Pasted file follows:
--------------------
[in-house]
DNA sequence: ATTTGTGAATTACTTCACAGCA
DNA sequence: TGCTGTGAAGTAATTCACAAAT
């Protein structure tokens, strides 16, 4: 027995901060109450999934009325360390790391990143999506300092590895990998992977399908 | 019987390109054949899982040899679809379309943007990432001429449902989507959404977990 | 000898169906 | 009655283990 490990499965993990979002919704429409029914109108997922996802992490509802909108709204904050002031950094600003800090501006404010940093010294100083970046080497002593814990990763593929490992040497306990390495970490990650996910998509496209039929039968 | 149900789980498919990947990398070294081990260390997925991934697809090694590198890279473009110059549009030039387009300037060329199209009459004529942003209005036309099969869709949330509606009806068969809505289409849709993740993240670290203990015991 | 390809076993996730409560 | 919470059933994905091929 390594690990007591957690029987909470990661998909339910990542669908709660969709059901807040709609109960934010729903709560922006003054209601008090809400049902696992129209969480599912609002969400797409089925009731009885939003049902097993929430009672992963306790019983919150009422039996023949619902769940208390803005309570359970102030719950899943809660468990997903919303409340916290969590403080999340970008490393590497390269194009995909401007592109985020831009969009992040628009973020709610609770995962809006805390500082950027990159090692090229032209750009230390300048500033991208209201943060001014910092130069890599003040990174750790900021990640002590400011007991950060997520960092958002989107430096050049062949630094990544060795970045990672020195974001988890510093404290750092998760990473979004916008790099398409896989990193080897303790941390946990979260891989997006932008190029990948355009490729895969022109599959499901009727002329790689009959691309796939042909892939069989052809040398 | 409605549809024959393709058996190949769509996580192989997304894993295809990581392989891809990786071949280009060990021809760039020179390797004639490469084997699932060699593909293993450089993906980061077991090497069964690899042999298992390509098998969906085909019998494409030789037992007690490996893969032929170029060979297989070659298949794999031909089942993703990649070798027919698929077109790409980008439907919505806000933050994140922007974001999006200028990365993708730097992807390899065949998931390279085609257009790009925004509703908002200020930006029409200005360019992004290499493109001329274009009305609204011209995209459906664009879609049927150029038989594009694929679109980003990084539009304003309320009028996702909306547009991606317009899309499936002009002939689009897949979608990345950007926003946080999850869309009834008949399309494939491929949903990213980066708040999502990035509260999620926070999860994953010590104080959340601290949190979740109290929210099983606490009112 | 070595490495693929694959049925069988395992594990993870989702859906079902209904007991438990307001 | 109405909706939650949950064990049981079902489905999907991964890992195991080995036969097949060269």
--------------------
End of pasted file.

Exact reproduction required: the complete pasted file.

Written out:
[in-house]
DNA sequence: ATTTGTGAATTACTTCACAGCA
DNA sequence: TGCTGTGAAGTAATTCACAAAT
């Protein structure tokens, strides 16, 4: 027995901060109450999934009325360390790391990143999506300092590895990998992977399908 | 019987390109054949899982040899679809379309943007990432001429449902989507959404977990 | 000898169906 | 009655283990 490990499965993990979002919704429409029914109108997922996802992490509802909108709204904050002031950094600003800090501006404010940093010294100083970046080497002593814990990763593929490992040497306990390495970490990650996910998509496209039929039968 | 149900789980498919990947990398070294081990260390997925991934697809090694590198890279473009110059549009030039387009300037060329199209009459004529942003209005036309099969869709949330509606009806068969809505289409849709993740993240670290203990015991 | 390809076993996730409560 | 919470059933994905091929 390594690990007591957690029987909470990661998909339910990542669908709660969709059901807040709609109960934010729903709560922006003054209601008090809400049902696992129209969480599912609002969400797409089925009731009885939003049902097993929430009672992963306790019983919150009422039996023949619902769940208390803005309570359970102030719950899943809660468990997903919303409340916290969590403080999340970008490393590497390269194009995909401007592109985020831009969009992040628009973020709610609770995962809006805390500082950027990159090692090229032209750009230390300048500033991208209201943060001014910092130069890599003040990174750790900021990640002590400011007991950060997520960092958002989107430096050049062949630094990544060795970045990672020195974001988890510093404290750092998760990473979004916008790099398409896989990193080897303790941390946990979260891989997006932008190029990948355009490729895969022109599959499901009727002329790689009959691309796939042909892939069989052809040398 | 409605549809024959393709058996190949769509996580192989997304894993295809990581392989891809990786071949280009060990021809760039020179390797004639490469084997699932060699593909293993450089993906980061077991090497069964690899042999298992390509098998969906085909019998494409030789037992007690490996893969032929170029060979297989070659298949794999031909089942993703990649070798027919698929077109790409980008439907919505806000933050994140922007974001999006200028990365993708730097992807390899065949998931390279085609257009790009925004509703908002200020930006029409200005360019992004290499493109001329274009009305609204011209995209459906664009879609049927150029038989594009694929679109980003990084539009304003309320009028996702909306547009991606317009899309499936002009002939689009897949979608990345950007926003946080999850869309009834008949399309494939491929949903990213980066708040999502990035509260999620926070999860994953010590104080959340601290949190979740109290929210099983606490009112 | 070595490495693929694959049925069988395992594990993870989702859906079902209904007991438990307001 | 109405909706939650949950064990049981079902489905999907991964890992195991080995036969097949060269």